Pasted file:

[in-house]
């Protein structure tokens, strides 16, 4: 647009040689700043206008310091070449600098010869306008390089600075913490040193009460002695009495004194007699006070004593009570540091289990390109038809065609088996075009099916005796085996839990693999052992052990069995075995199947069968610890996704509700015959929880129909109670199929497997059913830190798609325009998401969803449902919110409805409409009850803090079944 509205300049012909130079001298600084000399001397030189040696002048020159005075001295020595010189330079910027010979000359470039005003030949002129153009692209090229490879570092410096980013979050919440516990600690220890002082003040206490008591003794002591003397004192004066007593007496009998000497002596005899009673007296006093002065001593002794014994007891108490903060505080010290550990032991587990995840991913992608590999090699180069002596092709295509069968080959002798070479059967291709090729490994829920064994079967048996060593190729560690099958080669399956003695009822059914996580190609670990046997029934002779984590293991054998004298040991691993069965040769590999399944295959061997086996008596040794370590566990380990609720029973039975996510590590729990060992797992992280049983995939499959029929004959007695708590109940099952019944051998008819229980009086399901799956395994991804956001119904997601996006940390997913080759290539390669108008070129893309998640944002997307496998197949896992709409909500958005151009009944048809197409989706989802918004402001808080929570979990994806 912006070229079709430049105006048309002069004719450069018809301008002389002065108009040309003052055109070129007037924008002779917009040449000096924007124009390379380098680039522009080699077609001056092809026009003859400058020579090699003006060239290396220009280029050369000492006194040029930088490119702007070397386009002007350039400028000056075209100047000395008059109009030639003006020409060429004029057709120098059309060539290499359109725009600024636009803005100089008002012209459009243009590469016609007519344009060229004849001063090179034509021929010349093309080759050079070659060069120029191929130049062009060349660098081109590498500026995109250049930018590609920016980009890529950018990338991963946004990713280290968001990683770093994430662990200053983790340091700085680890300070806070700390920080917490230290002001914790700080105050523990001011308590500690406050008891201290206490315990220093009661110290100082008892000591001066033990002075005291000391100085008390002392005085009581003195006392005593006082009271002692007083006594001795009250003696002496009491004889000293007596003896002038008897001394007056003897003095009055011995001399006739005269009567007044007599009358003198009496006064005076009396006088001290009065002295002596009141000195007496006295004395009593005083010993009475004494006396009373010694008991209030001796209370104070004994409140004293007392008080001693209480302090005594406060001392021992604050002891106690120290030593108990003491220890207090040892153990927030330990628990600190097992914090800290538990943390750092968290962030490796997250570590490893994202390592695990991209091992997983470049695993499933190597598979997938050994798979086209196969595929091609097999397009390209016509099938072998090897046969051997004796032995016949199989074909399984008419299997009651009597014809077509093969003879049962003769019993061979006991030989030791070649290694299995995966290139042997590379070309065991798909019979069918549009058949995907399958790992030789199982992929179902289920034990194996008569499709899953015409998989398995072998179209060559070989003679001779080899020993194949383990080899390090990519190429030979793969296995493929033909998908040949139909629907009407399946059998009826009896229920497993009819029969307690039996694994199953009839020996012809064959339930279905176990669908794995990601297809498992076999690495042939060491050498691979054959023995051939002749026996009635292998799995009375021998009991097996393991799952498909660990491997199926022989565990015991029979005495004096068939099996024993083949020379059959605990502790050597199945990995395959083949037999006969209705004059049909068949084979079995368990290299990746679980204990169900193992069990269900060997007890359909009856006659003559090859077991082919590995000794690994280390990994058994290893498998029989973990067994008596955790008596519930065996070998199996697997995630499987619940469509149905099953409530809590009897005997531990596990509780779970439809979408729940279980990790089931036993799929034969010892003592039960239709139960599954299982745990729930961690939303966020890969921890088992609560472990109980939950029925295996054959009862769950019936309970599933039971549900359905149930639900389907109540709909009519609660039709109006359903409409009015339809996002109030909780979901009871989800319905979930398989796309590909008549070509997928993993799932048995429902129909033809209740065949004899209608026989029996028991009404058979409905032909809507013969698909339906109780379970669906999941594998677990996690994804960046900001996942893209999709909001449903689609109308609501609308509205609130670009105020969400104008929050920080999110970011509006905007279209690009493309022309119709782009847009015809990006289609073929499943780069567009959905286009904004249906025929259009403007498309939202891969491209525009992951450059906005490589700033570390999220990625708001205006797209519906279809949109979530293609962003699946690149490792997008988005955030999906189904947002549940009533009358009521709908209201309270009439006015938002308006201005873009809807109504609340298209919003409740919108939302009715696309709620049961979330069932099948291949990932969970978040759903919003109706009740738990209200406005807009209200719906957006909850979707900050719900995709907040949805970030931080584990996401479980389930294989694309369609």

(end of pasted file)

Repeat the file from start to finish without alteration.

[in-house]
């Protein structure tokens, strides 16, 4: 647009040689700043206008310091070449600098010869306008390089600075913490040193009460002695009495004194007699006070004593009570540091289990390109038809065609088996075009099916005796085996839990693999052992052990069995075995199947069968610890996704509700015959929880129909109670199929497997059913830190798609325009998401969803449902919110409805409409009850803090079944 509205300049012909130079001298600084000399001397030189040696002048020159005075001295020595010189330079910027010979000359470039005003030949002129153009692209090229490879570092410096980013979050919440516990600690220890002082003040206490008591003794002591003397004192004066007593007496009998000497002596005899009673007296006093002065001593002794014994007891108490903060505080010290550990032991587990995840991913992608590999090699180069002596092709295509069968080959002798070479059967291709090729490994829920064994079967048996060593190729560690099958080669399956003695009822059914996580190609670990046997029934002779984590293991054998004298040991691993069965040769590999399944295959061997086996008596040794370590566990380990609720029973039975996510590590729990060992797992992280049983995939499959029929004959007695708590109940099952019944051998008819229980009086399901799956395994991804956001119904997601996006940390997913080759290539390669108008070129893309998640944002997307496998197949896992709409909500958005151009009944048809197409989706989802918004402001808080929570979990994806 912006070229079709430049105006048309002069004719450069018809301008002389002065108009040309003052055109070129007037924008002779917009040449000096924007124009390379380098680039522009080699077609001056092809026009003859400058020579090699003006060239290396220009280029050369000492006194040029930088490119702007070397386009002007350039400028000056075209100047000395008059109009030639003006020409060429004029057709120098059309060539290499359109725009600024636009803005100089008002012209459009243009590469016609007519344009060229004849001063090179034509021929010349093309080759050079070659060069120029191929130049062009060349660098081109590498500026995109250049930018590609920016980009890529950018990338991963946004990713280290968001990683770093994430662990200053983790340091700085680890300070806070700390920080917490230290002001914790700080105050523990001011308590500690406050008891201290206490315990220093009661110290100082008892000591001066033990002075005291000391100085008390002392005085009581003195006392005593006082009271002692007083006594001795009250003696002496009491004889000293007596003896002038008897001394007056003897003095009055011995001399006739005269009567007044007599009358003198009496006064005076009396006088001290009065002295002596009141000195007496006295004395009593005083010993009475004494006396009373010694008991209030001796209370104070004994409140004293007392008080001693209480302090005594406060001392021992604050002891106690120290030593108990003491220890207090040892153990927030330990628990600190097992914090800290538990943390750092968290962030490796997250570590490893994202390592695990991209091992997983470049695993499933190597598979997938050994798979086209196969595929091609097999397009390209016509099938072998090897046969051997004796032995016949199989074909399984008419299997009651009597014809077509093969003879049962003769019993061979006991030989030791070649290694299995995966290139042997590379070309065991798909019979069918549009058949995907399958790992030789199982992929179902289920034990194996008569499709899953015409998989398995072998179209060559070989003679001779080899020993194949383990080899390090990519190429030979793969296995493929033909998908040949139909629907009407399946059998009826009896229920497993009819029969307690039996694994199953009839020996012809064959339930279905176990669908794995990601297809498992076999690495042939060491050498691979054959023995051939002749026996009635292998799995009375021998009991097996393991799952498909660990491997199926022989565990015991029979005495004096068939099996024993083949020379059959605990502790050597199945990995395959083949037999006969209705004059049909068949084979079995368990290299990746679980204990169900193992069990269900060997007890359909009856006659003559090859077991082919590995000794690994280390990994058994290893498998029989973990067994008596955790008596519930065996070998199996697997995630499987619940469509149905099953409530809590009897005997531990596990509780779970439809979408729940279980990790089931036993799929034969010892003592039960239709139960599954299982745990729930961690939303966020890969921890088992609560472990109980939950029925295996054959009862769950019936309970599933039971549900359905149930639900389907109540709909009519609660039709109006359903409409009015339809996002109030909780979901009871989800319905979930398989796309590909008549070509997928993993799932048995429902129909033809209740065949004899209608026989029996028991009404058979409905032909809507013969698909339906109780379970669906999941594998677990996690994804960046900001996942893209999709909001449903689609109308609501609308509205609130670009105020969400104008929050920080999110970011509006905007279209690009493309022309119709782009847009015809990006289609073929499943780069567009959905286009904004249906025929259009403007498309939202891969491209525009992951450059906005490589700033570390999220990625708001205006797209519906279809949109979530293609962003699946690149490792997008988005955030999906189904947002549940009533009358009521709908209201309270009439006015938002308006201005873009809807109504609340298209919003409740919108939302009715696309709620049961979330069932099948291949990932969970978040759903919003109706009740738990209200406005807009209200719906957006909850979707900050719900995709907040949805970030931080584990996401479980389930294989694309369609």